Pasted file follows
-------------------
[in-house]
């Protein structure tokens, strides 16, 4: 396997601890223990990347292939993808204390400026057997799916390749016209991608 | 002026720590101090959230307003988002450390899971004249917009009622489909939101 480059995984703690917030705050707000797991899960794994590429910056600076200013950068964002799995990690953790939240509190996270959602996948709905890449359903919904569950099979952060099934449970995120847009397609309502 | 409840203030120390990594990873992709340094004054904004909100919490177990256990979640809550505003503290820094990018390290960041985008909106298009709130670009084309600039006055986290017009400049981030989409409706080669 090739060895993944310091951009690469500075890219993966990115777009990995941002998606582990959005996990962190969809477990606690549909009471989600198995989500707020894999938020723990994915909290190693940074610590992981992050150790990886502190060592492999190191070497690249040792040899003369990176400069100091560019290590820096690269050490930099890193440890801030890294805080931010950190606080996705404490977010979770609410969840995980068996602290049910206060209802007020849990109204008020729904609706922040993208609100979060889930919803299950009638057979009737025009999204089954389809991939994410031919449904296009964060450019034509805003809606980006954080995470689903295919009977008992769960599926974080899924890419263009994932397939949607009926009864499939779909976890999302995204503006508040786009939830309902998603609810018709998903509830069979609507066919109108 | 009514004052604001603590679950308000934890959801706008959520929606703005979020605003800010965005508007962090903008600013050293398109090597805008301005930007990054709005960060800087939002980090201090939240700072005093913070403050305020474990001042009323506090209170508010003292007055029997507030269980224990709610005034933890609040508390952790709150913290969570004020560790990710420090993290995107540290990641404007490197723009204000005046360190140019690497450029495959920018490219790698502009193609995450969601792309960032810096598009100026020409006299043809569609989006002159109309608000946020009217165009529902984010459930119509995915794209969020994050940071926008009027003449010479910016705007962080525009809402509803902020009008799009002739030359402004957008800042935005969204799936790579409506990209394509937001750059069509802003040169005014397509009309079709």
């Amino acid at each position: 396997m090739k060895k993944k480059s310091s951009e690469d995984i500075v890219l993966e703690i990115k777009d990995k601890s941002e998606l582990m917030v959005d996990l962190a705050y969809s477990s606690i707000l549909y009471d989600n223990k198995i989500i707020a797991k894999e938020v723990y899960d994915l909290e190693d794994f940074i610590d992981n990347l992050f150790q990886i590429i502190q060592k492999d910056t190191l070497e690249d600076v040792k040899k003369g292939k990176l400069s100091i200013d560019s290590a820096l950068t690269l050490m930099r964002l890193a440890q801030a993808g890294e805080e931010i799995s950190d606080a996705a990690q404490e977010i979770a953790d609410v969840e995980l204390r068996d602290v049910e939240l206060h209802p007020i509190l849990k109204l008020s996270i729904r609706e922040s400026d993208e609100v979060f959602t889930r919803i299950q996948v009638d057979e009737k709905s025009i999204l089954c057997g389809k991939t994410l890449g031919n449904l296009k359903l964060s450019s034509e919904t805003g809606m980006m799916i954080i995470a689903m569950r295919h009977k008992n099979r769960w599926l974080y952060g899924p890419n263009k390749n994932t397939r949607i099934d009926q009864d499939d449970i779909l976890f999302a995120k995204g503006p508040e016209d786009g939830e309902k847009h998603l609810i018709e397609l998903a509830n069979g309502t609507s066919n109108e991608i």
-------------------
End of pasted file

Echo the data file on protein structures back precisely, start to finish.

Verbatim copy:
[in-house]
């Protein structure tokens, strides 16, 4: 396997601890223990990347292939993808204390400026057997799916390749016209991608 | 002026720590101090959230307003988002450390899971004249917009009622489909939101 480059995984703690917030705050707000797991899960794994590429910056600076200013950068964002799995990690953790939240509190996270959602996948709905890449359903919904569950099979952060099934449970995120847009397609309502 | 409840203030120390990594990873992709340094004054904004909100919490177990256990979640809550505003503290820094990018390290960041985008909106298009709130670009084309600039006055986290017009400049981030989409409706080669 090739060895993944310091951009690469500075890219993966990115777009990995941002998606582990959005996990962190969809477990606690549909009471989600198995989500707020894999938020723990994915909290190693940074610590992981992050150790990886502190060592492999190191070497690249040792040899003369990176400069100091560019290590820096690269050490930099890193440890801030890294805080931010950190606080996705404490977010979770609410969840995980068996602290049910206060209802007020849990109204008020729904609706922040993208609100979060889930919803299950009638057979009737025009999204089954389809991939994410031919449904296009964060450019034509805003809606980006954080995470689903295919009977008992769960599926974080899924890419263009994932397939949607009926009864499939779909976890999302995204503006508040786009939830309902998603609810018709998903509830069979609507066919109108 | 009514004052604001603590679950308000934890959801706008959520929606703005979020605003800010965005508007962090903008600013050293398109090597805008301005930007990054709005960060800087939002980090201090939240700072005093913070403050305020474990001042009323506090209170508010003292007055029997507030269980224990709610005034933890609040508390952790709150913290969570004020560790990710420090993290995107540290990641404007490197723009204000005046360190140019690497450029495959920018490219790698502009193609995450969601792309960032810096598009100026020409006299043809569609989006002159109309608000946020009217165009529902984010459930119509995915794209969020994050940071926008009027003449010479910016705007962080525009809402509803902020009008799009002739030359402004957008800042935005969204799936790579409506990209394509937001750059069509802003040169005014397509009309079709």
């Amino acid at each position: 396997m090739k060895k993944k480059s310091s951009e690469d995984i500075v890219l993966e703690i990115k777009d990995k601890s941002e998606l582990m917030v959005d996990l962190a705050y969809s477990s606690i707000l549909y009471d989600n223990k198995i989500i707020a797991k894999e938020v723990y899960d994915l909290e190693d794994f940074i610590d992981n990347l992050f150790q990886i590429i502190q060592k492999d910056t190191l070497e690249d600076v040792k040899k003369g292939k990176l400069s100091i200013d560019s290590a820096l950068t690269l050490m930099r964002l890193a440890q801030a993808g890294e805080e931010i799995s950190d606080a996705a990690q404490e977010i979770a953790d609410v969840e995980l204390r068996d602290v049910e939240l206060h209802p007020i509190l849990k109204l008020s996270i729904r609706e922040s400026d993208e609100v979060f959602t889930r919803i299950q996948v009638d057979e009737k709905s025009i999204l089954c057997g389809k991939t994410l890449g031919n449904l296009k359903l964060s450019s034509e919904t805003g809606m980006m799916i954080i995470a689903m569950r295919h009977k008992n099979r769960w599926l974080y952060g899924p890419n263009k390749n994932t397939r949607i099934d009926q009864d499939d449970i779909l976890f999302a995120k995204g503006p508040e016209d786009g939830e309902k847009h998603l609810i018709e397609l998903a509830n069979g309502t609507s066919n109108e991608i």